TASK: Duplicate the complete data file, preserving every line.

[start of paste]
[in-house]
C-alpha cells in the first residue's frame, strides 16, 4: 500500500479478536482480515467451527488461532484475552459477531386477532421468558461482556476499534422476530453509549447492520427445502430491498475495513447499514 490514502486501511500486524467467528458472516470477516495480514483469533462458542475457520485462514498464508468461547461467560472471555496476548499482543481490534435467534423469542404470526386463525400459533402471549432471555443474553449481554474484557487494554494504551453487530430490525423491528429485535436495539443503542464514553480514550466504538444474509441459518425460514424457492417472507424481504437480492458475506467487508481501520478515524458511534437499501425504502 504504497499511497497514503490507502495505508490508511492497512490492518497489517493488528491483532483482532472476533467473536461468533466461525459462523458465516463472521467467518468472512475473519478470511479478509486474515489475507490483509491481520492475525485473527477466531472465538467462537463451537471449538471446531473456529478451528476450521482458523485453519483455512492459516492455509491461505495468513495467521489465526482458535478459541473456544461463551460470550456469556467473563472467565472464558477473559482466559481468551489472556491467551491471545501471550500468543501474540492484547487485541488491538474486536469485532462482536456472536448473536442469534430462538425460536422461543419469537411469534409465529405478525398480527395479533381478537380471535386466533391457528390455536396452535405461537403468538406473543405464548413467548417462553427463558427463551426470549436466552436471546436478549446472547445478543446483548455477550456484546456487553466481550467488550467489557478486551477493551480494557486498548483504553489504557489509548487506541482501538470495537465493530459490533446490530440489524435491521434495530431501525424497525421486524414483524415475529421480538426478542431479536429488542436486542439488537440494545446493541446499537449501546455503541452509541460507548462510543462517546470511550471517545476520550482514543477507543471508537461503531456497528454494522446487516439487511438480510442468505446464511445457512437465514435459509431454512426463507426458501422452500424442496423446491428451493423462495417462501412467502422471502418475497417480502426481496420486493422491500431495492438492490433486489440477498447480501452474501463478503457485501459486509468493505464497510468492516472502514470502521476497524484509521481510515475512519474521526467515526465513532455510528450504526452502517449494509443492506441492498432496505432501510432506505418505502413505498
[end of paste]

[in-house]
C-alpha cells in the first residue's frame, strides 16, 4: 500500500479478536482480515467451527488461532484475552459477531386477532421468558461482556476499534422476530453509549447492520427445502430491498475495513447499514 490514502486501511500486524467467528458472516470477516495480514483469533462458542475457520485462514498464508468461547461467560472471555496476548499482543481490534435467534423469542404470526386463525400459533402471549432471555443474553449481554474484557487494554494504551453487530430490525423491528429485535436495539443503542464514553480514550466504538444474509441459518425460514424457492417472507424481504437480492458475506467487508481501520478515524458511534437499501425504502 504504497499511497497514503490507502495505508490508511492497512490492518497489517493488528491483532483482532472476533467473536461468533466461525459462523458465516463472521467467518468472512475473519478470511479478509486474515489475507490483509491481520492475525485473527477466531472465538467462537463451537471449538471446531473456529478451528476450521482458523485453519483455512492459516492455509491461505495468513495467521489465526482458535478459541473456544461463551460470550456469556467473563472467565472464558477473559482466559481468551489472556491467551491471545501471550500468543501474540492484547487485541488491538474486536469485532462482536456472536448473536442469534430462538425460536422461543419469537411469534409465529405478525398480527395479533381478537380471535386466533391457528390455536396452535405461537403468538406473543405464548413467548417462553427463558427463551426470549436466552436471546436478549446472547445478543446483548455477550456484546456487553466481550467488550467489557478486551477493551480494557486498548483504553489504557489509548487506541482501538470495537465493530459490533446490530440489524435491521434495530431501525424497525421486524414483524415475529421480538426478542431479536429488542436486542439488537440494545446493541446499537449501546455503541452509541460507548462510543462517546470511550471517545476520550482514543477507543471508537461503531456497528454494522446487516439487511438480510442468505446464511445457512437465514435459509431454512426463507426458501422452500424442496423446491428451493423462495417462501412467502422471502418475497417480502426481496420486493422491500431495492438492490433486489440477498447480501452474501463478503457485501459486509468493505464497510468492516472502514470502521476497524484509521481510515475512519474521526467515526465513532455510528450504526452502517449494509443492506441492498432496505432501510432506505418505502413505498